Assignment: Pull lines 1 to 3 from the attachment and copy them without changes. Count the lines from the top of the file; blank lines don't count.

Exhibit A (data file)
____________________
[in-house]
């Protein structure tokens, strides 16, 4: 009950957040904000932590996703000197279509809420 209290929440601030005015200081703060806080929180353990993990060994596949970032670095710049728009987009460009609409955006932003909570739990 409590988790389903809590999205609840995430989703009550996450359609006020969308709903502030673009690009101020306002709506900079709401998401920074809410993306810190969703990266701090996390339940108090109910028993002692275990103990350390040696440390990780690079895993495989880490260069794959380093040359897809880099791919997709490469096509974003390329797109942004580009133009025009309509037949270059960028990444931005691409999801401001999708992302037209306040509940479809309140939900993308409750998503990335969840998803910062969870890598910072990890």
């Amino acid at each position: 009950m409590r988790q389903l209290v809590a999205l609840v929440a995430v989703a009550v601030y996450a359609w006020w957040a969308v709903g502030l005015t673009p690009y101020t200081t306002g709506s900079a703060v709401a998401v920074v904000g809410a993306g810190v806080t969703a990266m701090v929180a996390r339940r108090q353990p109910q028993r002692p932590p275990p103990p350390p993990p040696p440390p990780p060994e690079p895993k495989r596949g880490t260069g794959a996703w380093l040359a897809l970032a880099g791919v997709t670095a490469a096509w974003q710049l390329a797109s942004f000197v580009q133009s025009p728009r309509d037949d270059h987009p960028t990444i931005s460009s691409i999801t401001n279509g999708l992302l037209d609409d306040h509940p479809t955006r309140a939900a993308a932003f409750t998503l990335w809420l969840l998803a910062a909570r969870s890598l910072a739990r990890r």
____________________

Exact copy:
[in-house]
């Protein structure tokens, strides 16, 4: 009950957040904000932590996703000197279509809420 209290929440601030005015200081703060806080929180353990993990060994596949970032670095710049728009987009460009609409955006932003909570739990 409590988790389903809590999205609840995430989703009550996450359609006020969308709903502030673009690009101020306002709506900079709401998401920074809410993306810190969703990266701090996390339940108090109910028993002692275990103990350390040696440390990780690079895993495989880490260069794959380093040359897809880099791919997709490469096509974003390329797109942004580009133009025009309509037949270059960028990444931005691409999801401001999708992302037209306040509940479809309140939900993308409750998503990335969840998803910062969870890598910072990890």
């Amino acid at each position: 009950m409590r988790q389903l209290v809590a999205l609840v929440a995430v989703a009550v601030y996450a359609w006020w957040a969308v709903g502030l005015t673009p690009y101020t200081t306002g709506s900079a703060v709401a998401v920074v904000g809410a993306g810190v806080t969703a990266m701090v929180a996390r339940r108090q353990p109910q028993r002692p932590p275990p103990p350390p993990p040696p440390p990780p060994e690079p895993k495989r596949g880490t260069g794959a996703w380093l040359a897809l970032a880099g791919v997709t670095a490469a096509w974003q710049l390329a797109s942004f000197v580009q133009s025009p728009r309509d037949d270059h987009p960028t990444i931005s460009s691409i999801t401001n279509g999708l992302l037209d609409d306040h509940p479809t955006r309140a939900a993308a932003f409750t998503l990335w809420l969840l998803a910062a909570r969870s890598l910072a739990r990890r």